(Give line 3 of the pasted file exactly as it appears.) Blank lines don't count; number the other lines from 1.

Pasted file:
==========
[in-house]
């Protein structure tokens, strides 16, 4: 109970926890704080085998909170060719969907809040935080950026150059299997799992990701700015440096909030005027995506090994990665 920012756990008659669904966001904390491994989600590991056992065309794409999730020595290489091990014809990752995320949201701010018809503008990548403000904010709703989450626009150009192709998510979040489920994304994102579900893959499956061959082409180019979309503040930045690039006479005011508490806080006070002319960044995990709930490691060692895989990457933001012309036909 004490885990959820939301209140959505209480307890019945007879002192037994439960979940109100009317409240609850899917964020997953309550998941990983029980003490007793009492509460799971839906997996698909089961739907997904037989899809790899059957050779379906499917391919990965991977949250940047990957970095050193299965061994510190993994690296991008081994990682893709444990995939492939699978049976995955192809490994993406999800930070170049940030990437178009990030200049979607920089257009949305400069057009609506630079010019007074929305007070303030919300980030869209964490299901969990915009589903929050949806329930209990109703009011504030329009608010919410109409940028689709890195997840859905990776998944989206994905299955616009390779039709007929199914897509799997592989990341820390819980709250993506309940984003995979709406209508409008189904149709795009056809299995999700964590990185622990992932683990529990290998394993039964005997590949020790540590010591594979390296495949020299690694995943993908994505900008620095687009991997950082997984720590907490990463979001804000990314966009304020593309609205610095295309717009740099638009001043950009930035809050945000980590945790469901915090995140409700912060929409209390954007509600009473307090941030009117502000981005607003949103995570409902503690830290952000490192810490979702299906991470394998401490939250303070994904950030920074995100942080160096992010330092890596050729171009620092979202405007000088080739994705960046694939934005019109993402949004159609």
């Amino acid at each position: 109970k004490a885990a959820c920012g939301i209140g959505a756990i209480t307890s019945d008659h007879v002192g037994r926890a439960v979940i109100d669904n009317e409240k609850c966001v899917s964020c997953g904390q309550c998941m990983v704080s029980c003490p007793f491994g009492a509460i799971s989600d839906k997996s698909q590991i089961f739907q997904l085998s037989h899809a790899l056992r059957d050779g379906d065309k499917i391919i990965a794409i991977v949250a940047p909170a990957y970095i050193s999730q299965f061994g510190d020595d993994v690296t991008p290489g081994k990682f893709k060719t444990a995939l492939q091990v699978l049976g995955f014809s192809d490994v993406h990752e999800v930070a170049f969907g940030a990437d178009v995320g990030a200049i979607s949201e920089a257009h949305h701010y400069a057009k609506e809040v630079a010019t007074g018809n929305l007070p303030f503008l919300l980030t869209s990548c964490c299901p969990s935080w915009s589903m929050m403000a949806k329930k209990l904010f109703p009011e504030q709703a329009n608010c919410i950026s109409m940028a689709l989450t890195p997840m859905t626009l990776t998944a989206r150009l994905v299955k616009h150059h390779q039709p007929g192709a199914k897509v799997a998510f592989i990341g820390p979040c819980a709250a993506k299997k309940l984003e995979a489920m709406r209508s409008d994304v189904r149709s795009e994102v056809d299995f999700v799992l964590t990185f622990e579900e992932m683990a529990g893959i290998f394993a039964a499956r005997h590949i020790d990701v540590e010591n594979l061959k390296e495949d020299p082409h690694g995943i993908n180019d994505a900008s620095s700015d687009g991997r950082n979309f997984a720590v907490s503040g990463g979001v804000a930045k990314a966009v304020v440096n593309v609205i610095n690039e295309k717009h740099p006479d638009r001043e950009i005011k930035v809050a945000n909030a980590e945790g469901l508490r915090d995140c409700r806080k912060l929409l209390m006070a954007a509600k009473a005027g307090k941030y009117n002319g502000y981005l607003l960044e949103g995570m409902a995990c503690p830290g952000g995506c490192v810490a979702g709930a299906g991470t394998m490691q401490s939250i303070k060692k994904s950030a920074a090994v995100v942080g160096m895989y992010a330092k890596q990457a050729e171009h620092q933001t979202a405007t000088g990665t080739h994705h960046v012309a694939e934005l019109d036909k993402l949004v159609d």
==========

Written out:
């Amino acid at each position: 109970k004490a885990a959820c920012g939301i209140g959505a756990i209480t307890s019945d008659h007879v002192g037994r926890a439960v979940i109100d669904n009317e409240k609850c966001v899917s964020c997953g904390q309550c998941m990983v704080s029980c003490p007793f491994g009492a509460i799971s989600d839906k997996s698909q590991i089961f739907q997904l085998s037989h899809a790899l056992r059957d050779g379906d065309k499917i391919i990965a794409i991977v949250a940047p909170a990957y970095i050193s999730q299965f061994g510190d020595d993994v690296t991008p290489g081994k990682f893709k060719t444990a995939l492939q091990v699978l049976g995955f014809s192809d490994v993406h990752e999800v930070a170049f969907g940030a990437d178009v995320g990030a200049i979607s949201e920089a257009h949305h701010y400069a057009k609506e809040v630079a010019t007074g018809n929305l007070p303030f503008l919300l980030t869209s990548c964490c299901p969990s935080w915009s589903m929050m403000a949806k329930k209990l904010f109703p009011e504030q709703a329009n608010c919410i950026s109409m940028a689709l989450t890195p997840m859905t626009l990776t998944a989206r150009l994905v299955k616009h150059h390779q039709p007929g192709a199914k897509v799997a998510f592989i990341g820390p979040c819980a709250a993506k299997k309940l984003e995979a489920m709406r209508s409008d994304v189904r149709s795009e994102v056809d299995f999700v799992l964590t990185f622990e579900e992932m683990a529990g893959i290998f394993a039964a499956r005997h590949i020790d990701v540590e010591n594979l061959k390296e495949d020299p082409h690694g995943i993908n180019d994505a900008s620095s700015d687009g991997r950082n979309f997984a720590v907490s503040g990463g979001v804000a930045k990314a966009v304020v440096n593309v609205i610095n690039e295309k717009h740099p006479d638009r001043e950009i005011k930035v809050a945000n909030a980590e945790g469901l508490r915090d995140c409700r806080k912060l929409l209390m006070a954007a509600k009473a005027g307090k941030y009117n002319g502000y981005l607003l960044e949103g995570m409902a995990c503690p830290g952000g995506c490192v810490a979702g709930a299906g991470t394998m490691q401490s939250i303070k060692k994904s950030a920074a090994v995100v942080g160096m895989y992010a330092k890596q990457a050729e171009h620092q933001t979202a405007t000088g990665t080739h994705h960046v012309a694939e934005l019109d036909k993402l949004v159609d």